What's next for subscription payments providers

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The subscription payments market is increasingly popular, but acquirers won't get by on only handling the payments.

The recurring payments model has existed for years, but has taken off in the past three years, buoyed by services such as Netflix and Dollar Shave Club. That has in turn drawn the attention of e-commerce giants such Stripe, which is incorporating subscription payments into its menu of merchant acquiring services.

“We’re entering the 2.0 phase of this business, where there will be shakeouts,” said Georg Richter, CEO of OceanX, an El Segundo, Calif.-based subscription commerce platform that supports about 40 brands. "At first there was a rebirth of subscriptions, and now there are thousands of them."

OceanX is expanding its use of data analytics to measure KPIs, or performance metrics such as churn, average order value, fulfillment reporting and self-service data to serve more complex subscription types. OceanX is plugging in apparel shopping, food and other types of what Richter calls specialty markets as it attempts to differentiate from Amazon by combining a recurring billing relationship with more flexible shopping.

“There is a more sophisticated way to approach subscription billing,” Richter said. “We’re looking at anything around the body, skin care, etc.”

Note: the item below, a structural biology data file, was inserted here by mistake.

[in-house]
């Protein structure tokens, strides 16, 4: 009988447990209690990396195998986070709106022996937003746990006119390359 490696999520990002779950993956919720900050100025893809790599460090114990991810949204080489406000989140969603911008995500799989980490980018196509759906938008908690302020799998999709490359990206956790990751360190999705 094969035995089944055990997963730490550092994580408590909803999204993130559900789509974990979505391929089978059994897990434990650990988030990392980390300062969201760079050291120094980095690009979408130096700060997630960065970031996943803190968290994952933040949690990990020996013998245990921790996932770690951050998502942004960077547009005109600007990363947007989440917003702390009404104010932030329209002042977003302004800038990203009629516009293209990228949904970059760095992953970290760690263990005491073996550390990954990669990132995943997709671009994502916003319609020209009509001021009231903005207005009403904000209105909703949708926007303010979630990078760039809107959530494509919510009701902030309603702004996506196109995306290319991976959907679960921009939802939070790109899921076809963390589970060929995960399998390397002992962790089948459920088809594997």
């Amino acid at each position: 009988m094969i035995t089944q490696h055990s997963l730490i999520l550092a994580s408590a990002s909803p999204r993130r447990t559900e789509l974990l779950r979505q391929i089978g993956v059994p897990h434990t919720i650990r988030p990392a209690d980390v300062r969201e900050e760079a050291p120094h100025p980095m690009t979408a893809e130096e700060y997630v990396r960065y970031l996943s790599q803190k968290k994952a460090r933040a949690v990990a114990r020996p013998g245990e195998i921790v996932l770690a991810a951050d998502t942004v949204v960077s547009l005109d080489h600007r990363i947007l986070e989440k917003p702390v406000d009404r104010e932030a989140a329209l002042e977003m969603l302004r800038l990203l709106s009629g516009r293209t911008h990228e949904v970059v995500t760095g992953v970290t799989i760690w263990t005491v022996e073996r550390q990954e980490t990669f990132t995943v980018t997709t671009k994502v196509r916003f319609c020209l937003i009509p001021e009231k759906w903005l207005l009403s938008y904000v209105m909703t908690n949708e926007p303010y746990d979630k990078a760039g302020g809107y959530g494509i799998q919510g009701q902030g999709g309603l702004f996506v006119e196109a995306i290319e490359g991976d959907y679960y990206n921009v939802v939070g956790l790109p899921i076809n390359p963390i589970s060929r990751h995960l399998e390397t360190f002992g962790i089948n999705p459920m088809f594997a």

Since the logistics of these items can be difficult to manage, OceanX focuses on order routing, multi-warehouse logistics, personalization and identity security for recurring orders that involve different sourcing. It also manages the integration of shipping with checkout and cards, PayPal, or mobile wallets. Other services include real-time order processing, customized upselling, data capture and customizable renewal frequency.

“What was telling to me is that payments is not specifically discussed on [OceanX’s] website,” said Thad Peterson, a senior analyst at Aite Group. "Instead payments are embedded in a shopping cart offering. It’s a great example of the concept of ‘payment as ingredient,’ and an important lesson to those of us in the payment ecosystem. Payments are never an end in themselves, they are always an enabler of something else.”

Another e-commerce gateway, FastSpring, last week launched an integration with WordPress to support single location for product descriptions, images and pricing.

“A lot of what’s happening now is building a web presence. By plugging into Wordpress, we can provide the next transformation for digital content,” said Brian Deignan, a vice president at the Santa Barbara, Calif.-based FastSpring, which sells e-commerce software, digital media, payments technology and subscription services.

The WordPress integration also aids in compliance, supporting language, currency, payment methods and tax regulation.

Taxes for e-commerce are becoming more complex, with changes in value-added taxes in European markets and sales taxes in the U.S. creating tax responsibilities that smaller sellers may not be aware of.

“With taxes and regulations such as GDPR, if you are a digital business you are required to keep up with all of this, and it can be difficult,” Deignan said. “You can be responsible for taxes getting more complex as physical retail becomes less of a factor.”

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